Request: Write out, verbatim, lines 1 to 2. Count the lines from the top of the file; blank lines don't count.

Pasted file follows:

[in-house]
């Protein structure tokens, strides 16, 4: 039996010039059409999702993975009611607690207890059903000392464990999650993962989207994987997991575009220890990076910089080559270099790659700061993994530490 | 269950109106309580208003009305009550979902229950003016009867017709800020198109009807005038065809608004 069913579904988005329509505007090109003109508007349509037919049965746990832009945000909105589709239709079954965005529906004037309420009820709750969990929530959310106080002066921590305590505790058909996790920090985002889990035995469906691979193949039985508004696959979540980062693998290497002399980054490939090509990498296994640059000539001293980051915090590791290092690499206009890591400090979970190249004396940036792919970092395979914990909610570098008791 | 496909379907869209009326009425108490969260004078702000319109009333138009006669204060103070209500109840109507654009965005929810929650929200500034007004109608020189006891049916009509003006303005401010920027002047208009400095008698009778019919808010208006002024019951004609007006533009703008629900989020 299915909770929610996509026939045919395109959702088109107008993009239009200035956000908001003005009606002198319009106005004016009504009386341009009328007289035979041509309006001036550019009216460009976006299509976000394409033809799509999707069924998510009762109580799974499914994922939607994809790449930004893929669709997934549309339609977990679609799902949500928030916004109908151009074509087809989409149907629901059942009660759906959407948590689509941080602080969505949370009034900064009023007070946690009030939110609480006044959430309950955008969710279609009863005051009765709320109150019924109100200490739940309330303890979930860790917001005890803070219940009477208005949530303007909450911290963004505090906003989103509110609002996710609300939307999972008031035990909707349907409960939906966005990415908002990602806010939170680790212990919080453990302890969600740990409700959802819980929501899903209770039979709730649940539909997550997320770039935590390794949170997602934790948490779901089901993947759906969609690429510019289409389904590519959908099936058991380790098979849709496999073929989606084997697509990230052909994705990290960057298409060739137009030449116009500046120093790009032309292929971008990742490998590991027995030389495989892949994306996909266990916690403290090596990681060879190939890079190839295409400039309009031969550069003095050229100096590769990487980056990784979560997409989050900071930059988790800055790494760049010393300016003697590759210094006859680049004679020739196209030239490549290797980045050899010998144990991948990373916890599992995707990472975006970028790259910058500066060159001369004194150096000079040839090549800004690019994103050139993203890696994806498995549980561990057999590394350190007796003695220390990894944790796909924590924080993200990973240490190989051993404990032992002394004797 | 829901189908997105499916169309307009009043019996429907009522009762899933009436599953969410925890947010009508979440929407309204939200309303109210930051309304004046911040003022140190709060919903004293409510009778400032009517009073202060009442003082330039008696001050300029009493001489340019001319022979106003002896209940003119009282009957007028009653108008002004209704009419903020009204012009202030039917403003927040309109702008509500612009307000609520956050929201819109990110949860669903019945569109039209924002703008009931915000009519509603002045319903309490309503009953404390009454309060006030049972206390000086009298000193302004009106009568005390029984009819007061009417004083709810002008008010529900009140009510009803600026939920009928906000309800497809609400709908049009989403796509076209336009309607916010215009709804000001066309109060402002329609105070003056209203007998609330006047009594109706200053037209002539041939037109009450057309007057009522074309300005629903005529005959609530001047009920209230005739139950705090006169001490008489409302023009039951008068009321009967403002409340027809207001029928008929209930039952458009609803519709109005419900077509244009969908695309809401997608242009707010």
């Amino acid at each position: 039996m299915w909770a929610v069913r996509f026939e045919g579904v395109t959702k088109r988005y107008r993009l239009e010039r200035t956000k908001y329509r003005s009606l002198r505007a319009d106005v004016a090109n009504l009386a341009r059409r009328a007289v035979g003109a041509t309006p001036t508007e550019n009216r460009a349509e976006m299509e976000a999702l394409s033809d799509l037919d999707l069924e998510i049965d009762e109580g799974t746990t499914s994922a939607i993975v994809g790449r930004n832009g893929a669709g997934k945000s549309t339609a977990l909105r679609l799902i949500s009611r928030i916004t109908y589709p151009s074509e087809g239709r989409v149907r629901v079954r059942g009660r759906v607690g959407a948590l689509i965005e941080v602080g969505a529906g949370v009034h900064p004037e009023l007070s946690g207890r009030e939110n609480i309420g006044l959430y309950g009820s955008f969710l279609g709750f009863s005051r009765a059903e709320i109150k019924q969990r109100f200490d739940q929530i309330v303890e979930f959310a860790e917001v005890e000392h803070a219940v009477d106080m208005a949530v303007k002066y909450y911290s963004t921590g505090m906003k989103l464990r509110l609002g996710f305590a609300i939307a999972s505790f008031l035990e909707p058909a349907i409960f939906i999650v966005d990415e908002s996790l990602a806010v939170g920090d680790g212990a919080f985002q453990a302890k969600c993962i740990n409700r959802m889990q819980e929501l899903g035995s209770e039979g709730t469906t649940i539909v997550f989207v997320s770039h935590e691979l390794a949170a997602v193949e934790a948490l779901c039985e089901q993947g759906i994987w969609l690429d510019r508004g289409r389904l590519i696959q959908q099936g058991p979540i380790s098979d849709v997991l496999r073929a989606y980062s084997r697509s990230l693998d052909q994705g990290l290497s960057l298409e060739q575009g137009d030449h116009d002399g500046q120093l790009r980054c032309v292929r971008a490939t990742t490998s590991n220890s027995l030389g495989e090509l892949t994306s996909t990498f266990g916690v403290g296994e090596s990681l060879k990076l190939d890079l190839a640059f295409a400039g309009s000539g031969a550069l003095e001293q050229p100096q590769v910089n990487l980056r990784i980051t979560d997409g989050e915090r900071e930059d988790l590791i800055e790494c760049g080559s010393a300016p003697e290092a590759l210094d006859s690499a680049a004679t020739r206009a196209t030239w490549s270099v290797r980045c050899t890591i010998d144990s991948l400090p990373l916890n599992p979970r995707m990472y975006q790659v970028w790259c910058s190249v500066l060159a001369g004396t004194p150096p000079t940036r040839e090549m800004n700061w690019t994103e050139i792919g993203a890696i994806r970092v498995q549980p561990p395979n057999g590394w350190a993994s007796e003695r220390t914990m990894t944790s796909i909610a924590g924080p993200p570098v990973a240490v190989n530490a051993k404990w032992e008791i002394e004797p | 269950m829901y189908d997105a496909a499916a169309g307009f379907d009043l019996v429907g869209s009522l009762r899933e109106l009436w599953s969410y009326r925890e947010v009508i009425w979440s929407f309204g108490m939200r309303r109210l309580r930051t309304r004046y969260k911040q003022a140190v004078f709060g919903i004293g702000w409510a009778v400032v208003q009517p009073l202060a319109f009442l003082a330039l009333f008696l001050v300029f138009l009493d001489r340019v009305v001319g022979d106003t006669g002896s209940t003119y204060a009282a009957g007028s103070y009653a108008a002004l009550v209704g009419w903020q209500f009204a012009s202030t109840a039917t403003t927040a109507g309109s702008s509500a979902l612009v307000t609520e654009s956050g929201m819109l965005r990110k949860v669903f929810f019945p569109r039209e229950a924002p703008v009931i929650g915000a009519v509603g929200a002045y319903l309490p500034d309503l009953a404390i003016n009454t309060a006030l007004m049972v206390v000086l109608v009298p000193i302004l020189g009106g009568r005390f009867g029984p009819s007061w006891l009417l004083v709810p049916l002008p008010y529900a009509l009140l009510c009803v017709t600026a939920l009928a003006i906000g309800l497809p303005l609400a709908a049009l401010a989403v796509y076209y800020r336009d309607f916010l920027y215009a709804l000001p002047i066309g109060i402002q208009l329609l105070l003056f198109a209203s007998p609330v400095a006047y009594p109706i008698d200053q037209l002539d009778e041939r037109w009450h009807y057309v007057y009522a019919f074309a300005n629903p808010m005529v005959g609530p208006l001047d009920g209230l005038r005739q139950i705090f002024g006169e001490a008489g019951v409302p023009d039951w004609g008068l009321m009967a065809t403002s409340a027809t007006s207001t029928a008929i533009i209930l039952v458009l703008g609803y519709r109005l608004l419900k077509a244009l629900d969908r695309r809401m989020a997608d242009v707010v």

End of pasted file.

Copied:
[in-house]
């Protein structure tokens, strides 16, 4: 039996010039059409999702993975009611607690207890059903000392464990999650993962989207994987997991575009220890990076910089080559270099790659700061993994530490 | 269950109106309580208003009305009550979902229950003016009867017709800020198109009807005038065809608004 069913579904988005329509505007090109003109508007349509037919049965746990832009945000909105589709239709079954965005529906004037309420009820709750969990929530959310106080002066921590305590505790058909996790920090985002889990035995469906691979193949039985508004696959979540980062693998290497002399980054490939090509990498296994640059000539001293980051915090590791290092690499206009890591400090979970190249004396940036792919970092395979914990909610570098008791 | 496909379907869209009326009425108490969260004078702000319109009333138009006669204060103070209500109840109507654009965005929810929650929200500034007004109608020189006891049916009509003006303005401010920027002047208009400095008698009778019919808010208006002024019951004609007006533009703008629900989020 299915909770929610996509026939045919395109959702088109107008993009239009200035956000908001003005009606002198319009106005004016009504009386341009009328007289035979041509309006001036550019009216460009976006299509976000394409033809799509999707069924998510009762109580799974499914994922939607994809790449930004893929669709997934549309339609977990679609799902949500928030916004109908151009074509087809989409149907629901059942009660759906959407948590689509941080602080969505949370009034900064009023007070946690009030939110609480006044959430309950955008969710279609009863005051009765709320109150019924109100200490739940309330303890979930860790917001005890803070219940009477208005949530303007909450911290963004505090906003989103509110609002996710609300939307999972008031035990909707349907409960939906966005990415908002990602806010939170680790212990919080453990302890969600740990409700959802819980929501899903209770039979709730649940539909997550997320770039935590390794949170997602934790948490779901089901993947759906969609690429510019289409389904590519959908099936058991380790098979849709496999073929989606084997697509990230052909994705990290960057298409060739137009030449116009500046120093790009032309292929971008990742490998590991027995030389495989892949994306996909266990916690403290090596990681060879190939890079190839295409400039309009031969550069003095050229100096590769990487980056990784979560997409989050900071930059988790800055790494760049010393300016003697590759210094006859680049004679020739196209030239490549290797980045050899010998144990991948990373916890599992995707990472975006970028790259910058500066060159001369004194150096000079040839090549800004690019994103050139993203890696994806498995549980561990057999590394350190007796003695220390990894944790796909924590924080993200990973240490190989051993404990032992002394004797 | 829901189908997105499916169309307009009043019996429907009522009762899933009436599953969410925890947010009508979440929407309204939200309303109210930051309304004046911040003022140190709060919903004293409510009778400032009517009073202060009442003082330039008696001050300029009493001489340019001319022979106003002896209940003119009282009957007028009653108008002004209704009419903020009204012009202030039917403003927040309109702008509500612009307000609520956050929201819109990110949860669903019945569109039209924002703008009931915000009519509603002045319903309490309503009953404390009454309060006030049972206390000086009298000193302004009106009568005390029984009819007061009417004083709810002008008010529900009140009510009803600026939920009928906000309800497809609400709908049009989403796509076209336009309607916010215009709804000001066309109060402002329609105070003056209203007998609330006047009594109706200053037209002539041939037109009450057309007057009522074309300005629903005529005959609530001047009920209230005739139950705090006169001490008489409302023009039951008068009321009967403002409340027809207001029928008929209930039952458009609803519709109005419900077509244009969908695309809401997608242009707010």